Gay and Bi Men Still Turned Away from Blood, Plasma Donations

by Kilian Melloy

EDGE Staff Reporter

Thursday April 16, 2020

Gay and bisexual men - and MSM, or Men who Have Sex with Men, though they might not identify as gay or bi - might have thought that they could lend a hand, or at least some antibody-rich plasma, with the current COVID-19 crisis after the FDA eased restrictions around donating blood earlier this month.

But despite that adjustment to the rules - which still remain stricter for MSM than for others - a bureaucratic hurdle remains in place that stops now-qualified donors from being able to contribute.

NBC News reports that gay, bi, and other men who have sex with men remain stymied because blood donation staff and computer systems have yet to be brought up to date on the revised rules.

NBC reports that:

...despite the rule change hundreds of the nation's blood centers are still unable to accept blood from gay men, even though there's a desperate need for blood at U.S. hospitals and a desire to get plasma with antibodies from COVID-19 survivors. Both the Red Cross and America's Blood Centers, which together represent 800 banks nationwide, told NBC News they haven't been able to accept donations.

NBC News recalled that:

In 1985, as a way to block the transmission of HIV, the FDA blocked all men who had had sex with other men after 1977 from donating blood. The rule was changed to sex within the past 12 months in 2015, and then to sex within the past three months on April 2.

The FDA's rules have long been criticized as biased and unnecessary, given that modern testing techniques can detect HIV in a donor's blood less than a week after that person's exposure to HIV, the virus that caused AIDS.

Even if men who have sex with men are partnered and exclusive, they are still, under the new rules, denied the chance to donate blood unless they have no zero sexual contact with another man in the last three months. Similar requirements are not in place for heterosexual men, however. The underlying assumption seems to be twofold: Namely, that MSM cannot manage to be as exclusive as heterosexual men; and that heterosexual men who may have engaged in promiscuous or risky sexual behavior are somehow less likely to pass along HIV despite modern testing techniques.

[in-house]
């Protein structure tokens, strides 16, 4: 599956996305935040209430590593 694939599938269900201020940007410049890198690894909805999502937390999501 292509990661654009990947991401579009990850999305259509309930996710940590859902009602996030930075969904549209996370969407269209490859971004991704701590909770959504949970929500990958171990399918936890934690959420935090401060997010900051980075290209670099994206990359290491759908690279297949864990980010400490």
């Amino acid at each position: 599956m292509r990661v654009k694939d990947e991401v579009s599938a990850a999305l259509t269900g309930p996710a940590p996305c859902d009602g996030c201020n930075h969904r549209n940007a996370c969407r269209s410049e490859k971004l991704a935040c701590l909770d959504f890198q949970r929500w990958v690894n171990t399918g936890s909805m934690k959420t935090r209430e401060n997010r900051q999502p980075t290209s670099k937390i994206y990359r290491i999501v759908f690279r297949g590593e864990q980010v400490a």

Though the revised guidelines are arguable a step forward, they have still come in for criticism on the same grounds as before.

Such a ban is problematic in ordinary times, as blood banks are forever in need. But in this time of the COVID-19 pandemic, the need for donations - and especially for plasma- is greater than ever. NBC News noted that plasma donations from people who have had and recovered from, the new coronavirus are thought to possibly offer antibodies that could help gravely stricken people recover.

NBC News also took note of how gay and bi men "immediately" started trying to donate blood and plasma when the rules changed earlier this month - but in practical terms, they are still not welcome.

One gay man who had recovered from COVID-19 and reported to Mt. Sinai Hospital in New York City, where he was put through a screening process and only then turned away, told NBC what happened when he disclosed his sexuality.

"It was like I was radioactive," Lukus Estok, 36, recalled.

Mt. Sinai has also become embroiled in another controversy. The hospital, facing a deluge of COVID-19 patients, partnered with a religious charity group, Samaritan's Purse, which is headed by evangelical leader Franklin Graham. Samaritan's Purse set up a tent in Central Park to treat the hospital's overflow of COVID-19 patients - but some criticized the partnership, since Samaritan's Purse requires volunteers, including medical staff, to sign a "Statement of Faith" that denigrates GLBTQ people and their families, and consigns non-heterosexuals to "Hell," an afterlife that some Christians believe offers fiery torment for people they deem to be immoral.

Though the group claims not to deny care to anyone, concern remains around their refusal to accept the efforts of qualified medical personnel who might be LGBTQ or have their own deeply held moral or religious reservations about signing on to - and thus endorsing - the anti-LGBTQ views set out in the "Statement of Faith."

Graham took to Facebook and Fox News recently to decry what he deemed to be "harassment" over the controversy.

Kilian Melloy serves as EDGE Media Network's Associate Arts Editor and Staff Contributor. His professional memberships include the National Lesbian & Gay Journalists Association, the Boston Online Film Critics Association, The Gay and Lesbian Entertainment Critics Association, and the Boston Theater Critics Association's Elliot Norton Awards Committee.